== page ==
Poster session paparazzi
There has been a slow, but steadily-growing poster session photography movement that started well before the Web 2.0 revolution. As a graduate student, each year when I strolled around the poster session at my favorite meeting, I began to see more and more people walking around with cameras. Not that conspicuous at first, until I saw many using their cameras for uses other than documenting their attendance for the expense reimbursement office. These photographers were snapping shots of posters, usually when the presenter was not actually presiding over his/her precious results.
As cameras became smaller, and then became ubiquitously embedded in our phones, the practice of taking a little more than just a few notes from a poster exploded. These “poster paparazzi” have even made their way into oral presentations, as discussed in a recent Nature news article. So is this practice any different than simply taking really good notes at a poster or talk, or is this practice something that should be targeted and culled??
I for one find the practice of taking pictures of someone else’s data, whether it is projected on a screen or printed on poster board, as a bit tacky, unless the eager photographer has the permission and blessing of the data owner. But I definitely do not see it as anything different from writing the whole of the presentation down (to answer my own question).
Attending meetings is usually a two-way street; an attendee gives as well as receives. On the receiving side, the attendee/presenter not only receives valuable feedback on his/her project, perhaps even from future reviewers, but also takes away knowledge from the presentations of others. In return, the attendee/presenter provides information to the community in a nice reciprocal relationship that forms the backbone of the socialized science practiced at most meetings. Photography is nothing more than a comprehensive extension of this give & take relationship in order to take away the gift of data and knowledge. Some presenters are even so comfortable with their data that they actually set a pile of “poster reprints” next to the presentation for public consumption, thus removing the need to snap a poster portrait. If a scientist is willing to share his/her results at a meeting, then the researcher has to understand and accept the risks that come with revealing the novel findings. A few Kodak moments are not going to allow another lab to re-create your study and scoop you any more than writing down a few key elements and methods onto paper.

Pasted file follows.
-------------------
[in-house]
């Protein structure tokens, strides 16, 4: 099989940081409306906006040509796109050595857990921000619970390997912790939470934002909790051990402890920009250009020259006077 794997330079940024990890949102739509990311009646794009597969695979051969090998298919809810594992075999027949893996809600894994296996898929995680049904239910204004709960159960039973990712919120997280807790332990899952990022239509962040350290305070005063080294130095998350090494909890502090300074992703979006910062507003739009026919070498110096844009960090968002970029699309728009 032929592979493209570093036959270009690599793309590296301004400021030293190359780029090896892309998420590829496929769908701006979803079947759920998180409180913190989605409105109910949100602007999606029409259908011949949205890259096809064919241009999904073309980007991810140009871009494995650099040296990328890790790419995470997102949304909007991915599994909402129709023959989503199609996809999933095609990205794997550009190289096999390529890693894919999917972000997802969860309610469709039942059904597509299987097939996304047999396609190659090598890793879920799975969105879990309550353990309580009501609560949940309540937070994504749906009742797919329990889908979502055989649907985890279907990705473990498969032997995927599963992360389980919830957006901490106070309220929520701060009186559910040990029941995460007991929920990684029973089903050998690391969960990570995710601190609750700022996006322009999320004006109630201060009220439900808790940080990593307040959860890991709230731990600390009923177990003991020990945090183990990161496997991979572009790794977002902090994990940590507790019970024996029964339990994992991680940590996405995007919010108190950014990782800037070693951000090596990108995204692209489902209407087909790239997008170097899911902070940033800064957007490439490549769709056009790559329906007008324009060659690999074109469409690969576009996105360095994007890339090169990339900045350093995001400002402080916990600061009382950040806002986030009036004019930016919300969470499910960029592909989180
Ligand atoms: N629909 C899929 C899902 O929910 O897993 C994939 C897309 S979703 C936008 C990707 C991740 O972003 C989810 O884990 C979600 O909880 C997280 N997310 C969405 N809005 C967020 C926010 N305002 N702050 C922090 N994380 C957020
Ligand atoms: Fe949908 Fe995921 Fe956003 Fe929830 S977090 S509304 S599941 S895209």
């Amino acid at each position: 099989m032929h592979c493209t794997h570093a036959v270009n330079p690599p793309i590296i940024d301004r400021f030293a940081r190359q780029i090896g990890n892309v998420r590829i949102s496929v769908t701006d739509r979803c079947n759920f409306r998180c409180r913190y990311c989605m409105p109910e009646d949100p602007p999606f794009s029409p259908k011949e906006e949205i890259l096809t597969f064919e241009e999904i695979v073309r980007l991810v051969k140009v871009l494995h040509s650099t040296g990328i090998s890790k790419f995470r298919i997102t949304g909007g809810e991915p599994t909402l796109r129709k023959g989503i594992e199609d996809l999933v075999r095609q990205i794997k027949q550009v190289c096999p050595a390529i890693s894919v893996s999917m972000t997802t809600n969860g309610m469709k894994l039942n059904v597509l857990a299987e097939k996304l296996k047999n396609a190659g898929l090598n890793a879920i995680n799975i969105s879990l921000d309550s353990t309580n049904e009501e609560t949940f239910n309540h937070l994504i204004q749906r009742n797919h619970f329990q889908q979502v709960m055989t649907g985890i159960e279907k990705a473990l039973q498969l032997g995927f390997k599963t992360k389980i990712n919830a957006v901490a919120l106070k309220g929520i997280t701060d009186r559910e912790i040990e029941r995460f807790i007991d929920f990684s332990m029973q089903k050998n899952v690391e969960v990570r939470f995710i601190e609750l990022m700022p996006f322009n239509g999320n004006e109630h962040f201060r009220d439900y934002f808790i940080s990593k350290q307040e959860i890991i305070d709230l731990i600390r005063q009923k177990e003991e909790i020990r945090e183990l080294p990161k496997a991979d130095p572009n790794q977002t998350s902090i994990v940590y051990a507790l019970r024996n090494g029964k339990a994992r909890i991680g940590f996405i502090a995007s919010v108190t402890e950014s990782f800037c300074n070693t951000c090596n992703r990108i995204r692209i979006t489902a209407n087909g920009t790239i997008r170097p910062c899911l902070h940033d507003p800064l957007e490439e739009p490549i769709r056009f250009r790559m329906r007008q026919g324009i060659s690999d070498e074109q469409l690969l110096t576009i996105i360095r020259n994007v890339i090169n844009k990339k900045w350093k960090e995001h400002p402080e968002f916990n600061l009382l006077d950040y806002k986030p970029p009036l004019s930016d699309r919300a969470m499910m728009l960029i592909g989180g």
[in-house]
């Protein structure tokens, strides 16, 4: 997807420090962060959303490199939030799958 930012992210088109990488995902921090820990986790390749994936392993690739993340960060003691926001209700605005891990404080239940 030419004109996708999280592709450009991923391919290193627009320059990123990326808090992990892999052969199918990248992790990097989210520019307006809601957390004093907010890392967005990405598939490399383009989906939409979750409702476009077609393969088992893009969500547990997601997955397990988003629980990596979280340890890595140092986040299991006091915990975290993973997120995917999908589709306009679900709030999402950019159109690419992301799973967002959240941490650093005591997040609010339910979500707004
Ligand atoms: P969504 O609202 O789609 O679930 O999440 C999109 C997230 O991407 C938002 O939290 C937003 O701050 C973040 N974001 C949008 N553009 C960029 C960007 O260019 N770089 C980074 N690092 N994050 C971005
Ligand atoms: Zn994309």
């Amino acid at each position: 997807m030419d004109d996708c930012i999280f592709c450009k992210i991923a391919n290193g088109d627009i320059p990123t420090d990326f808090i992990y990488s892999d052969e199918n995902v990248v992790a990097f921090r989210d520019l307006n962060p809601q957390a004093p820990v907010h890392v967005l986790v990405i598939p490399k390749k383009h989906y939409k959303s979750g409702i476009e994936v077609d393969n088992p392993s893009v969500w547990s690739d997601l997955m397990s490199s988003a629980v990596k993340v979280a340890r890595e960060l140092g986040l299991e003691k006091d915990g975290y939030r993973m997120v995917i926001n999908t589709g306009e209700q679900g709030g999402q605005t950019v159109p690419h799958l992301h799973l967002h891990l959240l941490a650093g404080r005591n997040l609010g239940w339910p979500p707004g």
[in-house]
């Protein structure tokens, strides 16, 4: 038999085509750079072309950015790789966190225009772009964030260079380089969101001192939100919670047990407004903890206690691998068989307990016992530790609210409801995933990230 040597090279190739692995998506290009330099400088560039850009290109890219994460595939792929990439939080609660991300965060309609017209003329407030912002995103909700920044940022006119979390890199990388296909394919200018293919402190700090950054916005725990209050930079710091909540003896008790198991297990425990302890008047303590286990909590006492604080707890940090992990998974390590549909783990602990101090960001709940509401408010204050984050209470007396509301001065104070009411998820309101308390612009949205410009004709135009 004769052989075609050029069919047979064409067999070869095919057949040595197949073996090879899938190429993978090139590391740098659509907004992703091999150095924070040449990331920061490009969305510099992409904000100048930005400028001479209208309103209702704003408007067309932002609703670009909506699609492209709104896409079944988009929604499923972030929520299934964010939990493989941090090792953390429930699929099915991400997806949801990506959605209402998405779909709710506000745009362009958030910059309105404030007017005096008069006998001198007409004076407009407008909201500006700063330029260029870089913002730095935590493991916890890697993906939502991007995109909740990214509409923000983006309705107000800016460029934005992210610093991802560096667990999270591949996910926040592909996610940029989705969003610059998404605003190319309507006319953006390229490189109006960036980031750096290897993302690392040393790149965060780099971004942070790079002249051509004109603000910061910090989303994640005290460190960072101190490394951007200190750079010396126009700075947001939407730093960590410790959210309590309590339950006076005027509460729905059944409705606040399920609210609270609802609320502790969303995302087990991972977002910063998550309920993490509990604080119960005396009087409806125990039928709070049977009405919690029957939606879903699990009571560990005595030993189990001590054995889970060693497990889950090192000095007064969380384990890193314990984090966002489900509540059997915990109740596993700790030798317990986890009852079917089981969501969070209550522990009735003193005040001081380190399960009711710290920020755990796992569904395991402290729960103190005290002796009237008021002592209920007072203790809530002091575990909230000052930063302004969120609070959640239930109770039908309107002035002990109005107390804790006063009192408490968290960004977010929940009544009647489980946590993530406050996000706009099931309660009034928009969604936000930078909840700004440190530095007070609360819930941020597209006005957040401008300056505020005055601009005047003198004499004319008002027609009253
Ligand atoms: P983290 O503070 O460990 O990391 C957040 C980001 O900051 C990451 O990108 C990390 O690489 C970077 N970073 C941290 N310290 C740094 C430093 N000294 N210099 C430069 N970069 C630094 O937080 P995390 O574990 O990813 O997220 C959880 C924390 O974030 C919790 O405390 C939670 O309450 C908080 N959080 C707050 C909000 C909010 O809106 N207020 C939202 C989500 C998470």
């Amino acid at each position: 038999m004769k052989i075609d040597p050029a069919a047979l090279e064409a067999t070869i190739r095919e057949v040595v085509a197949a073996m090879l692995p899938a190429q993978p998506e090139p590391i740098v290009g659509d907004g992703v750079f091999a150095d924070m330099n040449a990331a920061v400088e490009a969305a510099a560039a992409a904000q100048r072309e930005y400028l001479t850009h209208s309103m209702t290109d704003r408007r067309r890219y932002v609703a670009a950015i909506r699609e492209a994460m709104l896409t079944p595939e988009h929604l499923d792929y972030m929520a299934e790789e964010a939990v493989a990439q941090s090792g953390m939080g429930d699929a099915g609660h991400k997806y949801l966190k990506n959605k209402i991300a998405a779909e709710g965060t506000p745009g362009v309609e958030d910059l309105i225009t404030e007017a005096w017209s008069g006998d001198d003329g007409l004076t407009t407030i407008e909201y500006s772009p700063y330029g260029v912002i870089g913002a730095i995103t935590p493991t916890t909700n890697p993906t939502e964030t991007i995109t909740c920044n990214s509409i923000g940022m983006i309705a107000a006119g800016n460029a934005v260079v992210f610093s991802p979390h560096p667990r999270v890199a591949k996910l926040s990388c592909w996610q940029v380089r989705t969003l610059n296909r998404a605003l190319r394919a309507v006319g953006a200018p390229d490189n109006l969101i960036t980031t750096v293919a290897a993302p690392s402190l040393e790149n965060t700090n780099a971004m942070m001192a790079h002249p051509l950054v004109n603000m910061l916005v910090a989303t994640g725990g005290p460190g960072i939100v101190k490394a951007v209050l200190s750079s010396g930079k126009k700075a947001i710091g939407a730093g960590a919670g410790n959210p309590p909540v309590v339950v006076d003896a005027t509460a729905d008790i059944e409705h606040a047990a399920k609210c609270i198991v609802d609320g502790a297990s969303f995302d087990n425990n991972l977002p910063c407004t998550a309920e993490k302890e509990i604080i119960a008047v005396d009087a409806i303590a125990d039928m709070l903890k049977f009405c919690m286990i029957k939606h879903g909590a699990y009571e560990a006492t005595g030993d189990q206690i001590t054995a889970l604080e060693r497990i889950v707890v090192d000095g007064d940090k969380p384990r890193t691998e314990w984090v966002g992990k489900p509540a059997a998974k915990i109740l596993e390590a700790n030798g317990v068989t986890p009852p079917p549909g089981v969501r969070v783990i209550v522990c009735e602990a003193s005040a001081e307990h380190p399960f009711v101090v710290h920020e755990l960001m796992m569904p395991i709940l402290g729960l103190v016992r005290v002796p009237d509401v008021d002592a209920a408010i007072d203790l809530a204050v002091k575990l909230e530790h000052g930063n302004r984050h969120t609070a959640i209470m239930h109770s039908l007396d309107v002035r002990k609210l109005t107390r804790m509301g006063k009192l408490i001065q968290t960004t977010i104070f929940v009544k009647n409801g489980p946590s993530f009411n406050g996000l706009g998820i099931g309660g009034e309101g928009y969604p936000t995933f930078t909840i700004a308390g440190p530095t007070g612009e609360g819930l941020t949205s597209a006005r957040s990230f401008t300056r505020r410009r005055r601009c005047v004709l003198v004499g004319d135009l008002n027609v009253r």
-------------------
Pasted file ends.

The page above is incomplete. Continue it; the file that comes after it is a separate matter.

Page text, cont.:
The problem I have is that focusing on photographing makes it too easy and tempting for the photographer to not keep up his/her end of the scientific exchange. One click and the secret agent is gone, on to the next unwitting poster victim. At least when an individual stood in front of my poster scribbling everything and anything s/he could, while trying to avoid making eye contact, I could engage them, and perhaps extract some discussion in exchange for my hard work on the poster. If used sparingly, with respect for others, and “for honorable purposes”, I am happy to tolerate the camera phone-crowd at posters, even if I refuse to adopt the practice in my own travels.
However, this form of “data capture” actually brings up an interesting issue that is now becoming relevant with the advent of new avenues to publish data quickly and without peer-review. What if scientists start taking matters into their own hands, as described in the Nature news article listed above, and began to post data collected through camera-based espionage on public servers, just to get the information out into the public, providing them with a source to cite when analyzing the data on their own?? This is essentially what happened regarding the physics data on anti-matter. Researchers may begin to conduct their own analysis of others’ data, providing their own spin and interpretation. Currently, a server like Nature Precedings does not allow such third-party submissions of data, but if an individual wanted to make data harvested from a meeting public, there are plenty of options.
With the rapid growth and discussion regarding blog-based critiques and reviews of work, I could easily see an environment where bloggers would compete to post the first response to a study, even before the work is peer-reviewed and published. They would be out there scouring the meetings for the next big thing, the new groundbreaking technique, the latest gossip, rushing back to their laptops to upload the photos and an accompanying story like…like…the paparazzi. Could this be where we are heading? As Rachel Maddow likes to say, I need someone to talk me down on this one.